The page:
'My Super Proposal' Ad Finally Aired Last Night On 'Veronica Mars'
Now that we've spent the better part of a week pointlessly bitching about which Super Bowl spot was the best, we might consider giving the honor to an ad that, though intended, never appeared during the game. You might remember the guy, now revealed to be Rand Fishkin of Seattle, behind MySuperProposal who was attempting to raise money to buy a Super Bowl ad in which he had planned to ask his girlfriend, Geraldine DeRuiter, to marry him. Well, he wasn't able to raise the $2.6 million needed to purchase a Super Bowl spot and began talking to advertisers to support his effort as well as to CBS who were considering running the spot.
Unfortunately when half time rolled around CBS called to say the spot would not, in fact, air. Undeterred and with a $3,000 gift from his mother, Fishkin bought a local spot on Seattle's KSTW Tuesday night during Geraldine's favorite show, Veronica Mars.
Here's the ad that appeared and here's a video of Geraldine's reaction to seeing the commercial. Call us sentimental but we love this stuff. Can you imagine if this had appeared in the Super Bowl? Considering Geraldine's reaction to the local ad, imagine how she would have reacted knowing the entire world saw the ad. Heads may have exploded.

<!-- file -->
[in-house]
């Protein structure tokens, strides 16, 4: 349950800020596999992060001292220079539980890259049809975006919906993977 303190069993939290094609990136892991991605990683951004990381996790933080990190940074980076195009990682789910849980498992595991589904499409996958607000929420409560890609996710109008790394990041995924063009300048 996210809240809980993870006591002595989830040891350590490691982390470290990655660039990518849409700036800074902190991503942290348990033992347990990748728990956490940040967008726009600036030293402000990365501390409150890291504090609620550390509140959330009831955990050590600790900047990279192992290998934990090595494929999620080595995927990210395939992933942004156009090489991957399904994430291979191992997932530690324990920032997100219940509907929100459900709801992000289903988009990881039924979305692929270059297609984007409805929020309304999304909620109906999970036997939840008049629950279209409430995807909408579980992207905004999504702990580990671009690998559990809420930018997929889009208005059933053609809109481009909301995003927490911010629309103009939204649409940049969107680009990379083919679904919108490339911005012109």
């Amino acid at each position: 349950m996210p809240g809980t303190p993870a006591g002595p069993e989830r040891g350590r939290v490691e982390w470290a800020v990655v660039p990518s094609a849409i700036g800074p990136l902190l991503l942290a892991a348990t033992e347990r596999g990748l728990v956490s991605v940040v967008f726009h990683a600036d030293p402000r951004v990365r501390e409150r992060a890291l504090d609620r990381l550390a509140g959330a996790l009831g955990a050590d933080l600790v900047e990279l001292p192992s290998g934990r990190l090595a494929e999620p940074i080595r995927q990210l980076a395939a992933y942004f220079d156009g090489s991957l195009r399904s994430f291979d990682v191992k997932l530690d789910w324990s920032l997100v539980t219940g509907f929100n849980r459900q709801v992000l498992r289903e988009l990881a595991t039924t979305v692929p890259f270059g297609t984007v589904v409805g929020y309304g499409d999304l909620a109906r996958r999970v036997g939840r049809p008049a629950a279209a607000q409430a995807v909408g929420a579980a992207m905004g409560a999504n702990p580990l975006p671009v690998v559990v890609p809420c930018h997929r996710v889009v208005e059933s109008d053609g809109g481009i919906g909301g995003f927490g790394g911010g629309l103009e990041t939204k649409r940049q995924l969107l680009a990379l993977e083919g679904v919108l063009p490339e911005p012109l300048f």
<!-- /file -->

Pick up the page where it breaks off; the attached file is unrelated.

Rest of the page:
The My Super Proposal idea originated with a Tennessee man who had the idea back in August. Unfortunately, the man's bride-to-be found out and his planned surprise was no longer a surprise - not to mention, sadly, the fact she said no. Undeterred, he knew Fishkin was engaged and handed the site over him which got Fishkin's effort rolling. The money Fishkin did raise through the website, $10,000, is going to be donated to the Vanderbilt Children's Hospital in Nashville.
Prior to the Super Bowl, Fishkin had worked with several advertisers who had planned to aid him in getting the ad in the game. One advertiser even shot the ad for him. Ultimately, all the talks fell through and he worked with the Seattle CW affiliate to produce and air the spot. Probably a good thing since the sponsoring advertiser would have plastered their messaging all over the ad ruining the beauty of it.
Fishkin expects some follow up publicity with a possible appearance on Inside Edition. If only this ad had run, we would have been spared endless debate over the social merits of the Snickers Kiss ad and whether or not throwing a rock at someone's head trumps paper.